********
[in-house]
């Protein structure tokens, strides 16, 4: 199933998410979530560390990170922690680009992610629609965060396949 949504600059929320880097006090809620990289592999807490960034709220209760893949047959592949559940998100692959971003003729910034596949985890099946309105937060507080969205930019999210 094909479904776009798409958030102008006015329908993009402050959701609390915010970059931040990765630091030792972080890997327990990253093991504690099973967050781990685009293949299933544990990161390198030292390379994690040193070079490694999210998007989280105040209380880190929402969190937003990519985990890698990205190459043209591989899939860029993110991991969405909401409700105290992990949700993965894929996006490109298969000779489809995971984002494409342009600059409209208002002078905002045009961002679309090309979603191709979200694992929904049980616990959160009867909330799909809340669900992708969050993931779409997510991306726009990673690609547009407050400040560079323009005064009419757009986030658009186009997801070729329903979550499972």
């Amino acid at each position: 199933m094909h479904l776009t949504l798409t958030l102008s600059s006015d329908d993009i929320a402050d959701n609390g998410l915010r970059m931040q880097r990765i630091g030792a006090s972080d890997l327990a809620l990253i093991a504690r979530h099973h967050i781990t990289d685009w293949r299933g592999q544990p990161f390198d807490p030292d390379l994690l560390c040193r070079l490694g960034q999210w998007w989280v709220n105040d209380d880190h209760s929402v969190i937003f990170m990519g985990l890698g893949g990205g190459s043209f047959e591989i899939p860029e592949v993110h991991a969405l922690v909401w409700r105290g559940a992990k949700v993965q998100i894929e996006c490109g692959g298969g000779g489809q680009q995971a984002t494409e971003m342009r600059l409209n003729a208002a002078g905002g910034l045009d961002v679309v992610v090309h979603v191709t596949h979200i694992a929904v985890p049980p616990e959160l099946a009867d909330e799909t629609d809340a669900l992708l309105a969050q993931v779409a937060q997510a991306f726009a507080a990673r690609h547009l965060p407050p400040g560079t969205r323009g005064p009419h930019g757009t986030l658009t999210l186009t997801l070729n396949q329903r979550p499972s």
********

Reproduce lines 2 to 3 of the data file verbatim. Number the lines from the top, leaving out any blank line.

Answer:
């Protein structure tokens, strides 16, 4: 199933998410979530560390990170922690680009992610629609965060396949 949504600059929320880097006090809620990289592999807490960034709220209760893949047959592949559940998100692959971003003729910034596949985890099946309105937060507080969205930019999210 094909479904776009798409958030102008006015329908993009402050959701609390915010970059931040990765630091030792972080890997327990990253093991504690099973967050781990685009293949299933544990990161390198030292390379994690040193070079490694999210998007989280105040209380880190929402969190937003990519985990890698990205190459043209591989899939860029993110991991969405909401409700105290992990949700993965894929996006490109298969000779489809995971984002494409342009600059409209208002002078905002045009961002679309090309979603191709979200694992929904049980616990959160009867909330799909809340669900992708969050993931779409997510991306726009990673690609547009407050400040560079323009005064009419757009986030658009186009997801070729329903979550499972």
């Amino acid at each position: 199933m094909h479904l776009t949504l798409t958030l102008s600059s006015d329908d993009i929320a402050d959701n609390g998410l915010r970059m931040q880097r990765i630091g030792a006090s972080d890997l327990a809620l990253i093991a504690r979530h099973h967050i781990t990289d685009w293949r299933g592999q544990p990161f390198d807490p030292d390379l994690l560390c040193r070079l490694g960034q999210w998007w989280v709220n105040d209380d880190h209760s929402v969190i937003f990170m990519g985990l890698g893949g990205g190459s043209f047959e591989i899939p860029e592949v993110h991991a969405l922690v909401w409700r105290g559940a992990k949700v993965q998100i894929e996006c490109g692959g298969g000779g489809q680009q995971a984002t494409e971003m342009r600059l409209n003729a208002a002078g905002g910034l045009d961002v679309v992610v090309h979603v191709t596949h979200i694992a929904v985890p049980p616990e959160l099946a009867d909330e799909t629609d809340a669900l992708l309105a969050q993931v779409a937060q997510a991306f726009a507080a990673r690609h547009l965060p407050p400040g560079t969205r323009g005064p009419h930019g757009t986030l658009t999210l186009t997801l070729n396949q329903r979550p499972s």